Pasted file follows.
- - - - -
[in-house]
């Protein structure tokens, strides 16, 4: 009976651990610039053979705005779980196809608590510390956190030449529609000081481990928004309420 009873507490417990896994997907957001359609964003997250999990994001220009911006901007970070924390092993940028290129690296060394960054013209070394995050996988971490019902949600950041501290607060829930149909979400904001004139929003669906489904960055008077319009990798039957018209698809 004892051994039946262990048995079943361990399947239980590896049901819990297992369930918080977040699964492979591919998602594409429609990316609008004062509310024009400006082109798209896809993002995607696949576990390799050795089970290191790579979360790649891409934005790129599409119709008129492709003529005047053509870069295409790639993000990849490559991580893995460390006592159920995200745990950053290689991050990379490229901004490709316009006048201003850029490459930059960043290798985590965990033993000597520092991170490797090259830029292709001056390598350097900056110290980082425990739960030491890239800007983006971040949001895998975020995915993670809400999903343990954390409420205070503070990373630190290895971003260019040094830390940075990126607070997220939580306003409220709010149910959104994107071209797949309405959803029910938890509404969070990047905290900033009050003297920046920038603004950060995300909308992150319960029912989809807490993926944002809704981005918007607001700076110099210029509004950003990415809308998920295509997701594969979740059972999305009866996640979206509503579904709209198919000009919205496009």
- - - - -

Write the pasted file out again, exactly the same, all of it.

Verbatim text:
[in-house]
């Protein structure tokens, strides 16, 4: 009976651990610039053979705005779980196809608590510390956190030449529609000081481990928004309420 009873507490417990896994997907957001359609964003997250999990994001220009911006901007970070924390092993940028290129690296060394960054013209070394995050996988971490019902949600950041501290607060829930149909979400904001004139929003669906489904960055008077319009990798039957018209698809 004892051994039946262990048995079943361990399947239980590896049901819990297992369930918080977040699964492979591919998602594409429609990316609008004062509310024009400006082109798209896809993002995607696949576990390799050795089970290191790579979360790649891409934005790129599409119709008129492709003529005047053509870069295409790639993000990849490559991580893995460390006592159920995200745990950053290689991050990379490229901004490709316009006048201003850029490459930059960043290798985590965990033993000597520092991170490797090259830029292709001056390598350097900056110290980082425990739960030491890239800007983006971040949001895998975020995915993670809400999903343990954390409420205070503070990373630190290895971003260019040094830390940075990126607070997220939580306003409220709010149910959104994107071209797949309405959803029910938890509404969070990047905290900033009050003297920046920038603004950060995300909308992150319960029912989809807490993926944002809704981005918007607001700076110099210029509004950003990415809308998920295509997701594969979740059972999305009866996640979206509503579904709209198919000009919205496009």